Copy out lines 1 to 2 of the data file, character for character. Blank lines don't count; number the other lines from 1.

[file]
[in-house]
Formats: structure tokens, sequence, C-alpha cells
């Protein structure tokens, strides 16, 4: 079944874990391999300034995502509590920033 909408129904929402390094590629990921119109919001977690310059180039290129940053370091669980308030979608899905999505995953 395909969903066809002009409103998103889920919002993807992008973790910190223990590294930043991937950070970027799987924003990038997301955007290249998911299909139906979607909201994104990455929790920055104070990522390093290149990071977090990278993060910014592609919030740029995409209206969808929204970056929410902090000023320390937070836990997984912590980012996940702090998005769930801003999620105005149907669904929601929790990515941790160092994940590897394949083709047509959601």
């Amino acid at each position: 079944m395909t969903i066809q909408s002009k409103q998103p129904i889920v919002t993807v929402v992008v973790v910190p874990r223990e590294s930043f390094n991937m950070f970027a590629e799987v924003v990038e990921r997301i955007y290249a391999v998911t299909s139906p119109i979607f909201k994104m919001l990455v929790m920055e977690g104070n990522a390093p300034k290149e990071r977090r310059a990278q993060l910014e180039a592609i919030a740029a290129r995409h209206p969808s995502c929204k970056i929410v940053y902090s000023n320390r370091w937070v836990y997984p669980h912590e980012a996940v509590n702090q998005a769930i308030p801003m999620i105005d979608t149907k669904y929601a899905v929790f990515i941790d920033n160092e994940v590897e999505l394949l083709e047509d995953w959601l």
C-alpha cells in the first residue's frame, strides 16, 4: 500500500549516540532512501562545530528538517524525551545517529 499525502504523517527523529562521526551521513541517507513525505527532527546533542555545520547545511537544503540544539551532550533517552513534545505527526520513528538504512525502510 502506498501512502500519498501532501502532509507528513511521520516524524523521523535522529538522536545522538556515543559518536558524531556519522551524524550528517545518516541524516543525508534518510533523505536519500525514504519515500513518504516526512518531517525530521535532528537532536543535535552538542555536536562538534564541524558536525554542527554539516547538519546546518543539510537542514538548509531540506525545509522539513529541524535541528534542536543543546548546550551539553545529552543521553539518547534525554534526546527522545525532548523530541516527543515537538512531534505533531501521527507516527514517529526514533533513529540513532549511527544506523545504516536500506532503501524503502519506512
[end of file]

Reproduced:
[in-house]
Formats: structure tokens, sequence, C-alpha cells